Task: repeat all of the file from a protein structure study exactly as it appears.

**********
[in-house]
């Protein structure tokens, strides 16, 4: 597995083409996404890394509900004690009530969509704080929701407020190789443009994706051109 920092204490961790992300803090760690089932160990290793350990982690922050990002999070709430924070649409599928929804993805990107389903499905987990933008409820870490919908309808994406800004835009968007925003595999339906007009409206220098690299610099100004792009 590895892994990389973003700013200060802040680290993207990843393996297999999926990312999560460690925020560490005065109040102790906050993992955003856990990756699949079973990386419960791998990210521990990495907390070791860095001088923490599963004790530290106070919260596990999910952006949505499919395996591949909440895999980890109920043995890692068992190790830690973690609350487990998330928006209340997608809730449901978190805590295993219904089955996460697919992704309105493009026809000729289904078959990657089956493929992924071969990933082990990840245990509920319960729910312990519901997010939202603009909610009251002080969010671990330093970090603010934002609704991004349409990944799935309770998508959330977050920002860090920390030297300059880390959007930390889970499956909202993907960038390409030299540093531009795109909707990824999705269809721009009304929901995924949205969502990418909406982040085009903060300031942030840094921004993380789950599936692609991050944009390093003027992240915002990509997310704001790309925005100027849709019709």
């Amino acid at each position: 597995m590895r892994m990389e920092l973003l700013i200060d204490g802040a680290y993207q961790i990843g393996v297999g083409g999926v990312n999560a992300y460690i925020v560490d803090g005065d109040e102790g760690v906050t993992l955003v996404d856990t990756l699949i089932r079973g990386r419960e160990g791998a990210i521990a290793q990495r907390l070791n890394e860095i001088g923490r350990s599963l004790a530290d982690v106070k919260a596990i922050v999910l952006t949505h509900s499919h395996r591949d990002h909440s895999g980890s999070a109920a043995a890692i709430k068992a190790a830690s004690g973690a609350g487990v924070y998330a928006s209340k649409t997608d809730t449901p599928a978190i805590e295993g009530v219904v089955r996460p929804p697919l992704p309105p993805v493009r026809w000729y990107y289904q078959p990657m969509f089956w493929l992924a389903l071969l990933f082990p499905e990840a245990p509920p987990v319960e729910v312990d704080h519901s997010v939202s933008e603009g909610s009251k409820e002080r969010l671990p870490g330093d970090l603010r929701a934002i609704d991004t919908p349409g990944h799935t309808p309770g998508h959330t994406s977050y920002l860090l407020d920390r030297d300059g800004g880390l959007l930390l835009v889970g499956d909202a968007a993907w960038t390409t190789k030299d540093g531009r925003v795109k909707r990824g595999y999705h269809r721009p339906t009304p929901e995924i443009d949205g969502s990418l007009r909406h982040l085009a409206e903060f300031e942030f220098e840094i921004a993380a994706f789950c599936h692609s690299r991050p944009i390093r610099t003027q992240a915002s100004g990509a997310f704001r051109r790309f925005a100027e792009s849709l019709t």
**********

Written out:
[in-house]
């Protein structure tokens, strides 16, 4: 597995083409996404890394509900004690009530969509704080929701407020190789443009994706051109 920092204490961790992300803090760690089932160990290793350990982690922050990002999070709430924070649409599928929804993805990107389903499905987990933008409820870490919908309808994406800004835009968007925003595999339906007009409206220098690299610099100004792009 590895892994990389973003700013200060802040680290993207990843393996297999999926990312999560460690925020560490005065109040102790906050993992955003856990990756699949079973990386419960791998990210521990990495907390070791860095001088923490599963004790530290106070919260596990999910952006949505499919395996591949909440895999980890109920043995890692068992190790830690973690609350487990998330928006209340997608809730449901978190805590295993219904089955996460697919992704309105493009026809000729289904078959990657089956493929992924071969990933082990990840245990509920319960729910312990519901997010939202603009909610009251002080969010671990330093970090603010934002609704991004349409990944799935309770998508959330977050920002860090920390030297300059880390959007930390889970499956909202993907960038390409030299540093531009795109909707990824999705269809721009009304929901995924949205969502990418909406982040085009903060300031942030840094921004993380789950599936692609991050944009390093003027992240915002990509997310704001790309925005100027849709019709």
């Amino acid at each position: 597995m590895r892994m990389e920092l973003l700013i200060d204490g802040a680290y993207q961790i990843g393996v297999g083409g999926v990312n999560a992300y460690i925020v560490d803090g005065d109040e102790g760690v906050t993992l955003v996404d856990t990756l699949i089932r079973g990386r419960e160990g791998a990210i521990a290793q990495r907390l070791n890394e860095i001088g923490r350990s599963l004790a530290d982690v106070k919260a596990i922050v999910l952006t949505h509900s499919h395996r591949d990002h909440s895999g980890s999070a109920a043995a890692i709430k068992a190790a830690s004690g973690a609350g487990v924070y998330a928006s209340k649409t997608d809730t449901p599928a978190i805590e295993g009530v219904v089955r996460p929804p697919l992704p309105p993805v493009r026809w000729y990107y289904q078959p990657m969509f089956w493929l992924a389903l071969l990933f082990p499905e990840a245990p509920p987990v319960e729910v312990d704080h519901s997010v939202s933008e603009g909610s009251k409820e002080r969010l671990p870490g330093d970090l603010r929701a934002i609704d991004t919908p349409g990944h799935t309808p309770g998508h959330t994406s977050y920002l860090l407020d920390r030297d300059g800004g880390l959007l930390l835009v889970g499956d909202a968007a993907w960038t390409t190789k030299d540093g531009r925003v795109k909707r990824g595999y999705h269809r721009p339906t009304p929901e995924i443009d949205g969502s990418l007009r909406h982040l085009a409206e903060f300031e942030f220098e840094i921004a993380a994706f789950c599936h692609s690299r991050p944009i390093r610099t003027q992240a915002s100004g990509a997310f704001r051109r790309f925005a100027e792009s849709l019709t």